In the end, Kennedy praises a set of four “principles [that] constitute a blend of realism and idealism, not a stark choice between them, and their careful application over several decades represents a singular achievement for American diplomacy.”

At ISA, I served as a discussant on a panel about continuity or change in U.S. foreign policy from Bush to Obama. Two of the three papers quoted the familiar Wilson line in a way that reflected the taken-for-granted meaning — and widely shared view of its crusading implications. I pointed the authors to Kennedy’s piece because it was fresh in mind, but it is certainly possible that this is an established argument that I’ve somehow missed or forgotten. Does a longer version appear elsewhere?

Kennedy’s argument about Wilson serves also as a fairly clear warning that neoconservative calls for a “democratic realism” are dangerous and not Wilsonian. Neocons want to employ American (military) power to advance democracy. Wilson and his successors wanted to secure democracy in a dangerous world.


Practical problems

Last night I walked into my house after my usual commute home to find that the house was much warmer than I expected. A quick glance at the thermostat showed that something was wrong, since the room temperature was about 10 or 15 degrees warmer than the thermostat setting. Further investigation revealed that there was no air coming out of any of the vents in the house. Behold, a practical problem.

President Bush’s approval ratings are in the toilet. The war in Iraq continues to be a divisive issue, and the presumptive Republican candidate stood and stands with Bush on that issue, as on several other emotive positions. The vice-presidential candidate’s background takes “experience” out of the race as an issue, since it’s now completely unclear which ticket has more of the relevant professional preparation to be in charge of the government. Behold, a practical problem.

What fascinates me is that the solution — or part of the solution — presently being proposed for each of these problems involves an essentializing strategy: a way of apprehending objects in the world as though they had relatively fixed, mind-independent essences. Of course, proponents of this strategy would probably not say “as though”; they would likely say that they were simply apprehending the essences of objects. I’d like to let the jury remain out on that question for a moment, and simply focus on the strategy itself. What is essentialized varies in each case; the Republican party seems to be essentializing “country,” while last night I was essentializing “my air conditioner.” Despite this variation of objects, the strategy is quite similar, even though the practical context within which the strategy occurs is quite different.

Let’s think first about my air temperature problem. No air was coming out of the vents, despite the fan running (I could hear it running, and also visually confirm that at least the outside unit fan was turning). After verifying that the ducts were not closed off, and that no vent in the entire house was receiving any airflow, I turned to an investigation of the central unit itself in the basement. The box containing the compressor coils was very cold to the touch, condensation had accumulated on the outside, and there was some water on the ground. It felt frozen . . . Hmm. Speculation: the coils froze. I turned off the air conditioner but left the fan on, and in a couple of minutes the water-flow from one of the pipes leading to a drain on the floor increased from some drops to a steady trickle, and a distinct crackling noise was heard emanating from the coils. Looks like I was right. Now, I wonder how that happened. it’s been hot and we’ve been running the AC a lot, but that shouldn’t matter . . . hey, I wonder if the air flow from outside is impeded somehow. Maybe I’d better look at the air filter — which, when I pulled it out, was very caked with dust and grime. Further speculation: the dirty air filter impeded the flow of air, and this caused the coils to freeze. Solution: change air filter, run the fan but not the AC for a while until the ice melts, then turn the AC back on. This was reinforced by a phone-call to an HVAC tech, who agreed with my diagnosis. And sure enough, a few hours later we were able to turn the AC back on and cool down the house.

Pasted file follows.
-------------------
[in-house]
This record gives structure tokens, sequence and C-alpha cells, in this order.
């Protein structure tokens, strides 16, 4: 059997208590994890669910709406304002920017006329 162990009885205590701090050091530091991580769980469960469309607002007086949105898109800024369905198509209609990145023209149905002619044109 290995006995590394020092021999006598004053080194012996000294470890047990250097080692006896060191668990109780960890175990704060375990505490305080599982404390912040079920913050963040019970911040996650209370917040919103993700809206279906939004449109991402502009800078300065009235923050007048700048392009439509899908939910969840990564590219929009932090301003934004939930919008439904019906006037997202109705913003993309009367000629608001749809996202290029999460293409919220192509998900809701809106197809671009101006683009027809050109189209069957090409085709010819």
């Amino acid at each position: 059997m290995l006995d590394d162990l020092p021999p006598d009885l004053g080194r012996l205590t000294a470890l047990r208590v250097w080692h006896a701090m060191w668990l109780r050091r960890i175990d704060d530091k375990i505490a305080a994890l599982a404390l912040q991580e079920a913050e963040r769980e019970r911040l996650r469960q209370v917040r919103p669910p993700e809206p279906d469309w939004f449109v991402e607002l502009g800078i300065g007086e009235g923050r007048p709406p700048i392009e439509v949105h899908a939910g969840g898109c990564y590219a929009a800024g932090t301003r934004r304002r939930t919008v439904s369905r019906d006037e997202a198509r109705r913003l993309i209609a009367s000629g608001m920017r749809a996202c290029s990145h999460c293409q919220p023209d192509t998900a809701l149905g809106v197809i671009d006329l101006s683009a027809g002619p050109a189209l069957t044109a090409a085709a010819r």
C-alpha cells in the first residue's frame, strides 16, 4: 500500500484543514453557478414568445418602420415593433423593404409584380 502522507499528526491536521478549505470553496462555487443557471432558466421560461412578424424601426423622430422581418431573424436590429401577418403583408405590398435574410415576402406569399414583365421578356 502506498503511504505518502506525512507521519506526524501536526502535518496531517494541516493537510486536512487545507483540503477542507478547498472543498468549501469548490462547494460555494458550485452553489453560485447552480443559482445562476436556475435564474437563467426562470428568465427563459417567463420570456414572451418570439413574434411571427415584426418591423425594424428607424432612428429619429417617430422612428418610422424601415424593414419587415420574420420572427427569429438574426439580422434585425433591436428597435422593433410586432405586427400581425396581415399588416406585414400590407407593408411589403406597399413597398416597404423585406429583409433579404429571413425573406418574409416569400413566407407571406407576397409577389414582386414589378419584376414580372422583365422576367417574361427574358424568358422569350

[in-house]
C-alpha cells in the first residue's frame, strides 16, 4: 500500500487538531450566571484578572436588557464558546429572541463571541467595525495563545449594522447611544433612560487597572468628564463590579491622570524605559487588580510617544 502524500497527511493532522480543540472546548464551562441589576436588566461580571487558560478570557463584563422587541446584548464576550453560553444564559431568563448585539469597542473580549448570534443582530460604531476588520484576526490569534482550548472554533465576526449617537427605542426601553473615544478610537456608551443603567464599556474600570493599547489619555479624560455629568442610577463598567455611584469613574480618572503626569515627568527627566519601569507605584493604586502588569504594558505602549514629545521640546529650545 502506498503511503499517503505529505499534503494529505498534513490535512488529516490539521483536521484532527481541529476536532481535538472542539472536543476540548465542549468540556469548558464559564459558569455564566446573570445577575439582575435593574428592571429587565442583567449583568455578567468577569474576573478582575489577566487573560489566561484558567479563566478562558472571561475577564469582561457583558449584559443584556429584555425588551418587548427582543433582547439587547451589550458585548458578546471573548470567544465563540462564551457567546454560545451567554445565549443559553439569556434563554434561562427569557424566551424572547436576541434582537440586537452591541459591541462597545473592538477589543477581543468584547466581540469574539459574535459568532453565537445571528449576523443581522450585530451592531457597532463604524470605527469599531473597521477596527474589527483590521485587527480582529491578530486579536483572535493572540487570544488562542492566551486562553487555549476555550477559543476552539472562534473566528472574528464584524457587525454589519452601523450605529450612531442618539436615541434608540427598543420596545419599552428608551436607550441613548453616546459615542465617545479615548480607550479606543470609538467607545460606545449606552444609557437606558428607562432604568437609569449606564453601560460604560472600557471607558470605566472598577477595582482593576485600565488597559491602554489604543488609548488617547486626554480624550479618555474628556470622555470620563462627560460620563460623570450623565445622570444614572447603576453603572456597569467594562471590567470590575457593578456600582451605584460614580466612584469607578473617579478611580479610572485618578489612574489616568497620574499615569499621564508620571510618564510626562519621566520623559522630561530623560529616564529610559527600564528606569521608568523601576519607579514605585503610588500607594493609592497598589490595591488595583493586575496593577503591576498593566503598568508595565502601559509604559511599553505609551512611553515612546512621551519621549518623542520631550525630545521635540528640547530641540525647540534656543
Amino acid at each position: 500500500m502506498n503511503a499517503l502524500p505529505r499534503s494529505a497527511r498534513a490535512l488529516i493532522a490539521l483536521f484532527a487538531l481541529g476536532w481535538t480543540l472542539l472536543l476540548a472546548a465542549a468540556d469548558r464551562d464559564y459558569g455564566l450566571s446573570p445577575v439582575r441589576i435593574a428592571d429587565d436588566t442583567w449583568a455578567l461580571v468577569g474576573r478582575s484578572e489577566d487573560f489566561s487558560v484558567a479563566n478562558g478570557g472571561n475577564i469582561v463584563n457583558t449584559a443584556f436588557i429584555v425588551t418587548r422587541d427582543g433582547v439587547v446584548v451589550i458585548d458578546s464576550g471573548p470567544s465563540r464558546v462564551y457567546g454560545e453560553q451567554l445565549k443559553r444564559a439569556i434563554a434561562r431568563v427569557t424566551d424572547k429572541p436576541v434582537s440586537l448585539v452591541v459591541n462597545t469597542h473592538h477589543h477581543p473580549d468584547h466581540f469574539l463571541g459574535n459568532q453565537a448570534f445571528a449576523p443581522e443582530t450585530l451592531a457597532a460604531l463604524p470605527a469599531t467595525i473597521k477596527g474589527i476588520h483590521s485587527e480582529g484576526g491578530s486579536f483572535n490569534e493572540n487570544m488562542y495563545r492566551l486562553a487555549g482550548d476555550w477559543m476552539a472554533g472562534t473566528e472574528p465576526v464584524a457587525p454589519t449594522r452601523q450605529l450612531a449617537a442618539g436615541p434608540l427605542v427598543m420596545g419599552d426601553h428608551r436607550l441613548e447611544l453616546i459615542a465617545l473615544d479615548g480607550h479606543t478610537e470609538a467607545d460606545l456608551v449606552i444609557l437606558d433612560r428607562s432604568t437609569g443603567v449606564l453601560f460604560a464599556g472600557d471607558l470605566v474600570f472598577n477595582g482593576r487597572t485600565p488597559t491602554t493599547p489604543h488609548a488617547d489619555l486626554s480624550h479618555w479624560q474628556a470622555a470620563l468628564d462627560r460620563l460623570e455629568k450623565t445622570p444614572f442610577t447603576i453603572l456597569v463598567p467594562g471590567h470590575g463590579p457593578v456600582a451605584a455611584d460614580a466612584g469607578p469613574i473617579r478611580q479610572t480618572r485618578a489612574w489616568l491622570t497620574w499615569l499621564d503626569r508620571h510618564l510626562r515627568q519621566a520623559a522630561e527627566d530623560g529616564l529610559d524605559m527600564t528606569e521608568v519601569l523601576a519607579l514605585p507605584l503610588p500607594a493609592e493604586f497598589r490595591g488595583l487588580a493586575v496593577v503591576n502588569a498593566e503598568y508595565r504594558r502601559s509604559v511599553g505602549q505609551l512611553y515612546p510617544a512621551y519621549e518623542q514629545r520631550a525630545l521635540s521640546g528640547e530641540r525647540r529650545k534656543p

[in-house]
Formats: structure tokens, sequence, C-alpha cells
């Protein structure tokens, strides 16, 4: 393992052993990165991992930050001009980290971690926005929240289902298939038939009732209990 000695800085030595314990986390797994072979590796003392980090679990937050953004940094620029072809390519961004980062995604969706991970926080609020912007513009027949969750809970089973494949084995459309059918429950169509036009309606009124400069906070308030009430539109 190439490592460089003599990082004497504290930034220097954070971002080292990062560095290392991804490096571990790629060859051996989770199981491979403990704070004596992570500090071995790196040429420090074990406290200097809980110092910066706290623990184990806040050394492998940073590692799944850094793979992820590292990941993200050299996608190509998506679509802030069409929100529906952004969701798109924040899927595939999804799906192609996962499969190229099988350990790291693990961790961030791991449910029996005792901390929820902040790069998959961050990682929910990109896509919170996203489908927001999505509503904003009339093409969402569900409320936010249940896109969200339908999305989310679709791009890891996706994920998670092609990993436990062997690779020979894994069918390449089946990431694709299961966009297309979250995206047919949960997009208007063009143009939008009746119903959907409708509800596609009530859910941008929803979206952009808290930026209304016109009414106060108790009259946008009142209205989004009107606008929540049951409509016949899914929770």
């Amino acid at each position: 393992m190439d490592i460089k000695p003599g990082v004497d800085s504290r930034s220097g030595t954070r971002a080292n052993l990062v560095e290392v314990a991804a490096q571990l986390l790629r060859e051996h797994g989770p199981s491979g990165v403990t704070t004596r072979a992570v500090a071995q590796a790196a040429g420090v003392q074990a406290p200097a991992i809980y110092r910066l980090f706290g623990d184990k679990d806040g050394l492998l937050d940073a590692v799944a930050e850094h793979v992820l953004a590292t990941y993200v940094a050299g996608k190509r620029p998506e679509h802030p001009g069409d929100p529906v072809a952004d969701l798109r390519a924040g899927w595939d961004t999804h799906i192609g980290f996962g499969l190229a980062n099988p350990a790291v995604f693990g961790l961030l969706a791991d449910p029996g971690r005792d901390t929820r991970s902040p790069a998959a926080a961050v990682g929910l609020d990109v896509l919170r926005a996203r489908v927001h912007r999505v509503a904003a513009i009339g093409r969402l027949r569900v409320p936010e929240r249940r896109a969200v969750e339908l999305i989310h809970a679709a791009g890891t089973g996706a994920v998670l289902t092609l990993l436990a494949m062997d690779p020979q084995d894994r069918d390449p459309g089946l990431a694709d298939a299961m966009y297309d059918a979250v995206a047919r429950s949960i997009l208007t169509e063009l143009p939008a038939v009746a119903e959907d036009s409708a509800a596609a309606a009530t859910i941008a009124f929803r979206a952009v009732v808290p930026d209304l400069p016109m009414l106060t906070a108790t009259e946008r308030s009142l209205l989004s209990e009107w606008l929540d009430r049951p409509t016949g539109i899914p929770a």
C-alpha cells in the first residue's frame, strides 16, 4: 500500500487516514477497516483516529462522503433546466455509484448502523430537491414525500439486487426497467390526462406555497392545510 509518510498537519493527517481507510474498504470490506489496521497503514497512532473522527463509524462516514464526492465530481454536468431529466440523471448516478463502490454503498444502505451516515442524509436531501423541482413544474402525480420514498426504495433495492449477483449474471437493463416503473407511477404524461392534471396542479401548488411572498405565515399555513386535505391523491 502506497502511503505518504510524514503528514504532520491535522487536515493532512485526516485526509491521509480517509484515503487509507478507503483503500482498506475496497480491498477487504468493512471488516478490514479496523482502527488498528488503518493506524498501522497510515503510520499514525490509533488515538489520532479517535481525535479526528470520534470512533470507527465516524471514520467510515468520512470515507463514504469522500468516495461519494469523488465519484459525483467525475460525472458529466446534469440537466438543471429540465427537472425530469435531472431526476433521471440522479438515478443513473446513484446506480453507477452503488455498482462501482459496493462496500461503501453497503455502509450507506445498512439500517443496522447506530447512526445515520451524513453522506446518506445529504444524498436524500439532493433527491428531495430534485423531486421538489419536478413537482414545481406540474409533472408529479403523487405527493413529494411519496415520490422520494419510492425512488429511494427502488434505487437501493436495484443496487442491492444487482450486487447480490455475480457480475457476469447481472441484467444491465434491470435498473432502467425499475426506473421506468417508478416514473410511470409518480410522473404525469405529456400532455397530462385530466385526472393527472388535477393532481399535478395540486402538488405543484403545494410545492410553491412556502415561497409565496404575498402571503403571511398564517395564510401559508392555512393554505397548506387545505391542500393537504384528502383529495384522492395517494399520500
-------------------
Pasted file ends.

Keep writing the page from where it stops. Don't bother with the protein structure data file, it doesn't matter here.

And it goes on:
What happened here? What I did was to participate in a practical problem-solving situation, one with a clear goal (get the house cooled down) and some parameters (use the AC to cool the house, since it was hot and windless outside; avoid a service-call and the accompanying charge if possible). I noted a problem, shifted into observer-mode to gather data, speculated about the situation, checked some of the likely consequences of that speculation, and then repeated the process until I arrived at a possible solution — a solution that was itself put to a practical evaluative test by being tried out. And in the end the problem was solved, in part by a strategy of looking to the unit as though it had a dispositional essence that was unknown and that I had to grasp. My supposition that the (unobserved, since I did not want to rip open the enclosure housing the coils!) unit was frozen arose in the context of solving a practical problem, and should be evaluated based on its contribution to the eventual solution of that problem. The AC is working again, so apparently my essentializing of the unit was practically efficacious — and, apparently, not out of line with what an experienced technician also would have done (this based on a phone conversataion).

Note: it is not necessary that my supposition have been in some transcendental, absolute sense “right” in order for it to have been practically efficacious. I still don’t know that the coils froze, if by “know” we mean “have an absolutely secure grasp on the nature of the coils at given points in time.” But if by “know” we mean “are able to work with the coils and produce a desired outcome,” then yes, I know that they were frozen, and probably that they were frozen because of a dirty air-filter impeding air flow. So the issue is not that my speculation “really” corresponded to the way that things really were in the world — maybe it did, maybe it didn’t, maybe that’s a meaningless notion to begin with — but that it was a useful instrument in the context of solving a practical problem.